From the October issue: This September, investors who bet on the stock market’s broad indexes got a new tool. They can now invest in real estate investment trusts separately from financial stocks and insurance firms — a category that REITs had been lumped into for more than 15 years.
REITs, which own buildings that range from residential, office, retail and hotel properties to data centers, cell phone towers, prisons and farms, have certainly matured as an asset class. Yet, the same low interest rate environment that has made them so popular with investors has also made it harder for REITs to acquire new properties at valuations that make sense, industry sources told The Real Deal.
Many public real estate companies have adjusted to that change on a national level by upgrading their current properties and paying off debt to prepare for the next downturn. Another approach for those focused on the New York market is to look beyond Manhattan. But while those transitions come with some uncertainties, the index classification change is attracting attention from new potential shareholders.
For the third and final web installment of the Q&A, we bring you TRD’s interviews with Conor Flynn of Kimco Realty and Sean Coghlan of JLL.
Chief executive officer, Kimco Realty Corporation
Real estate is getting its own category in the Global Industry Classification Standard rather than being lumped in with banks and insurance companies. What effect will this have on REITs as a sector?
We think it’s going to have a long-term positive effect on REITs, as it will bring a more diversified investor base, including generalist investors. That’s because previously, portfolio manager[s] didn’t need to invest in REITs when they were in the financial sector in order to remain benchmark neutral. With REITs being a standalone sector, investors risk being underweight if they elect not to include REITs in their portfolios.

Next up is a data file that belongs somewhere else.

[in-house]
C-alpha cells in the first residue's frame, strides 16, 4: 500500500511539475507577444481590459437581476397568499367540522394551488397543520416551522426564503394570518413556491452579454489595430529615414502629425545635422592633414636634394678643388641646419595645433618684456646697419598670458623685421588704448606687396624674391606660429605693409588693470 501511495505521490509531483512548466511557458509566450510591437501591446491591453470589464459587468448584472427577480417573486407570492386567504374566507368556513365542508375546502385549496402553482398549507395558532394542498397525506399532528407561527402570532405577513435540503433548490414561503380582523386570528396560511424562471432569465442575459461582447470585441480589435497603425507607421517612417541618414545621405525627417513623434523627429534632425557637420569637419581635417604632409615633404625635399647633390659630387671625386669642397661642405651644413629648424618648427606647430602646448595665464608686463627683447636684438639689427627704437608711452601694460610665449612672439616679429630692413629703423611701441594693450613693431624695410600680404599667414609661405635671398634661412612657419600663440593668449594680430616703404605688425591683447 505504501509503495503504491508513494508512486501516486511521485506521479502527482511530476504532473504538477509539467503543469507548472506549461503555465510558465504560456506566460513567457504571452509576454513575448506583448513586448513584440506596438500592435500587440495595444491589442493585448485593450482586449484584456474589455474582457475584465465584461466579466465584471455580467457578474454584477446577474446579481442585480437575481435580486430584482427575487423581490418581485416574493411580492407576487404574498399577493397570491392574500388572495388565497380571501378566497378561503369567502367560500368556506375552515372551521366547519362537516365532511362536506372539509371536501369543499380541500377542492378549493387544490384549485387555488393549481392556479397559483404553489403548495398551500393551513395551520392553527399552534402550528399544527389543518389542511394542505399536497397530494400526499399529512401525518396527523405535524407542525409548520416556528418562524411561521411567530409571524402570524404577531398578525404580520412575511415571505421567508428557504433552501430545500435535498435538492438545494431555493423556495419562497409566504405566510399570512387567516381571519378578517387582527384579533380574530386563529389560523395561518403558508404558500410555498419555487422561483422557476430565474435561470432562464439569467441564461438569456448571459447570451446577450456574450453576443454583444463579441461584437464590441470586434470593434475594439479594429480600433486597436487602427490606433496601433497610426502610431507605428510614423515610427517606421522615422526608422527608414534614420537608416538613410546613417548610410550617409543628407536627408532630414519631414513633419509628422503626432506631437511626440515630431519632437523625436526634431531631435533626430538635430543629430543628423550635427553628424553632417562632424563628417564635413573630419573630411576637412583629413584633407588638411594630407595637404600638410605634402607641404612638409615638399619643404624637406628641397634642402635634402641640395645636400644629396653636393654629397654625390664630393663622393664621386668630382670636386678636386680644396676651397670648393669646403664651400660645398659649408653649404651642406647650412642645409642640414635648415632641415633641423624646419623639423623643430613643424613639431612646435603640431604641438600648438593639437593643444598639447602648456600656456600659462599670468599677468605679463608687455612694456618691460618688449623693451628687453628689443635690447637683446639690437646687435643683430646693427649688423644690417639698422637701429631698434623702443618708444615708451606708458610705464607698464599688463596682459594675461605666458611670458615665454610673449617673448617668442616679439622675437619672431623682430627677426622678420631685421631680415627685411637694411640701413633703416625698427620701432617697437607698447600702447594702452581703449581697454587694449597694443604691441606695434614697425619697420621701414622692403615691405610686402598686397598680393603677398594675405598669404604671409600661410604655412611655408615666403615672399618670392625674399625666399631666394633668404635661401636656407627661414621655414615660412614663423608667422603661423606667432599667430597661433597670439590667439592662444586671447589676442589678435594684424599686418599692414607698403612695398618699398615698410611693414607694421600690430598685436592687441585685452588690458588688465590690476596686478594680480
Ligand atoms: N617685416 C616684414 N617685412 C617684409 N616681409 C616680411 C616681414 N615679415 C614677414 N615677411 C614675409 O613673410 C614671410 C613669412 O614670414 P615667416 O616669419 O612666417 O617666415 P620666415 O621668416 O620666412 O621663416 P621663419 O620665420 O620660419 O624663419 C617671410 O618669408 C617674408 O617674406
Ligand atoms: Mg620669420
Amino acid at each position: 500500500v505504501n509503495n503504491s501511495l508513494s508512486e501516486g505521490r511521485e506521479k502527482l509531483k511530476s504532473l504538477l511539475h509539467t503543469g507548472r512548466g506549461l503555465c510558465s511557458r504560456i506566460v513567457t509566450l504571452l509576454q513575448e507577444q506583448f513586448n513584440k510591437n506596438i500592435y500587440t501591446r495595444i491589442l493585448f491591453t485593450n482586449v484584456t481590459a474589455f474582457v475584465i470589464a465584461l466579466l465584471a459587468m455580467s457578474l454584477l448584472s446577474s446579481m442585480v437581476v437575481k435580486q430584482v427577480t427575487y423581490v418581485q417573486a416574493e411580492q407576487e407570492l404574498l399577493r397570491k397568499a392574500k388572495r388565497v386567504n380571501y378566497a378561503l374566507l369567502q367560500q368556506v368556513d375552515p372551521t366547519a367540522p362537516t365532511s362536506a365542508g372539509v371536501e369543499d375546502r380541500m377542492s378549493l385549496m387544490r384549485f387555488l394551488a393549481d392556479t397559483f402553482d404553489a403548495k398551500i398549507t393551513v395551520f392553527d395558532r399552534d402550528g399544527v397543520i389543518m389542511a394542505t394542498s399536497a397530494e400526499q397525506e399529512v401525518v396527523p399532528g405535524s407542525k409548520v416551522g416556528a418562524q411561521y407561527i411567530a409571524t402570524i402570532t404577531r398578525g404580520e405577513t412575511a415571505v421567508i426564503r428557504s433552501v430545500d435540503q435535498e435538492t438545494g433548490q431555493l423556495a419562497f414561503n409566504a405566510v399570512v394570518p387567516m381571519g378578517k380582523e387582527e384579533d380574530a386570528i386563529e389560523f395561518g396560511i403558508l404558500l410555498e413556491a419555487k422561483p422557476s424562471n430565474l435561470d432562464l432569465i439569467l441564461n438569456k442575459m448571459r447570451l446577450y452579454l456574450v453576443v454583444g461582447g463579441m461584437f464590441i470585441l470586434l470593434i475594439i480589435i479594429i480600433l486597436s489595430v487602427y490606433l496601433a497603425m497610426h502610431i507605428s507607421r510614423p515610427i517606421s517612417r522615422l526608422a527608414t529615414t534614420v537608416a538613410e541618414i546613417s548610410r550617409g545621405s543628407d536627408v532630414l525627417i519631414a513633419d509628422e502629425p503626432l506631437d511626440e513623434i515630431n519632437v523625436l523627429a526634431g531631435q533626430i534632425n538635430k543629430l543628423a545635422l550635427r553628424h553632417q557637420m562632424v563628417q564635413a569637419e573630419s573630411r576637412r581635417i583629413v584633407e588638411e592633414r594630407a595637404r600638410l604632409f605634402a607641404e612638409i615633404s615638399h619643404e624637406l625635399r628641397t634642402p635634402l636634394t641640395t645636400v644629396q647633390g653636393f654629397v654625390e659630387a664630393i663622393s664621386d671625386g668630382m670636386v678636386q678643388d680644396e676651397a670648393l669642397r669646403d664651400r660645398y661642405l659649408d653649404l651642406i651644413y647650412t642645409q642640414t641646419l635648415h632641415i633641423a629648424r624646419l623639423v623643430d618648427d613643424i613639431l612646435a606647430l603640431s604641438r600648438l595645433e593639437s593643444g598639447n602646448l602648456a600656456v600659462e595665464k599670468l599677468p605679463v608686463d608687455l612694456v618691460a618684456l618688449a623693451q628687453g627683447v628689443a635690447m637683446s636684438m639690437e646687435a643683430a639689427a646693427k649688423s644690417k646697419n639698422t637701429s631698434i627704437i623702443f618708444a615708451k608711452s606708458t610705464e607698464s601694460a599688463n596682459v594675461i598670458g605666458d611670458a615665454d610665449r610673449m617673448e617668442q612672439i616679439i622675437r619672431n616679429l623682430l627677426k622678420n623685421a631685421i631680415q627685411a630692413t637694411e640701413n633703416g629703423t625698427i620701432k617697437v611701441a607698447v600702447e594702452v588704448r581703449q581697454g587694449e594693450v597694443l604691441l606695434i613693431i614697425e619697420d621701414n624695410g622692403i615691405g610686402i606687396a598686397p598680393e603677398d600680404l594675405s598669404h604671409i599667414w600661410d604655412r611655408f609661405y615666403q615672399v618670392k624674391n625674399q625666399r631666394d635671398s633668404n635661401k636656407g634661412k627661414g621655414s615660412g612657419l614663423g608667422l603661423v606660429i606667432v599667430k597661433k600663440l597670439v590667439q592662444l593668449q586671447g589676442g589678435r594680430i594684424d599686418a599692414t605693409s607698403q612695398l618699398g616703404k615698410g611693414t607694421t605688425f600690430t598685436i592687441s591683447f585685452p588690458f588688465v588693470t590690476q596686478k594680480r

Why have REITs outperformed other asset classes to such a degree and how much longer can the bull run last?
By definition, REITs must pay out 90 percent of their income in dividends. Global interest rates being close to zero and in some cases negative has driven a thirst for yield, which is driving capital into REITs that pay a healthy dividend.
What’s the chance of a repeat of what happened in 2007 and 2008, when REITs lost 15.7 percent and 37.7 percent, respectively?
Real estate is a cyclical business. The key is to learn from your mistakes and to try not to repeat them. In the Great Recession, a number of REITS, including Kimco, had too much leverage and were overextended. When the capital markets shut down, it had an impact on all stocks, especially REITs. REITs are a very capital intensive business. We require capital to build out space for tenants, or to redevelop assets, and to maintain the assets to the highest standard. We try and focus on what we can control, which is to make sure the company is in a position of strength for the next cycle and to have a war chest, or a tremendous amount of capital, available at all times to weather the next storm.
Which property types in NYC are the most and least attractive to Kimco right now?
Kimco focuses on open-air shopping centers, which we believe is in the sweet spot of retail today. We have a number of grocery-anchored centers in Brooklyn, Queens and Staten Island that have significant redevelopment potential. We think this asset type is the most attractive, as you can redevelop and add density and take advantage of the growing population by creating a vibrant shopping experience, with the potential for mixed use. This is our core competency, so we really stay away from high street luxury retail, office, hotels and apartments.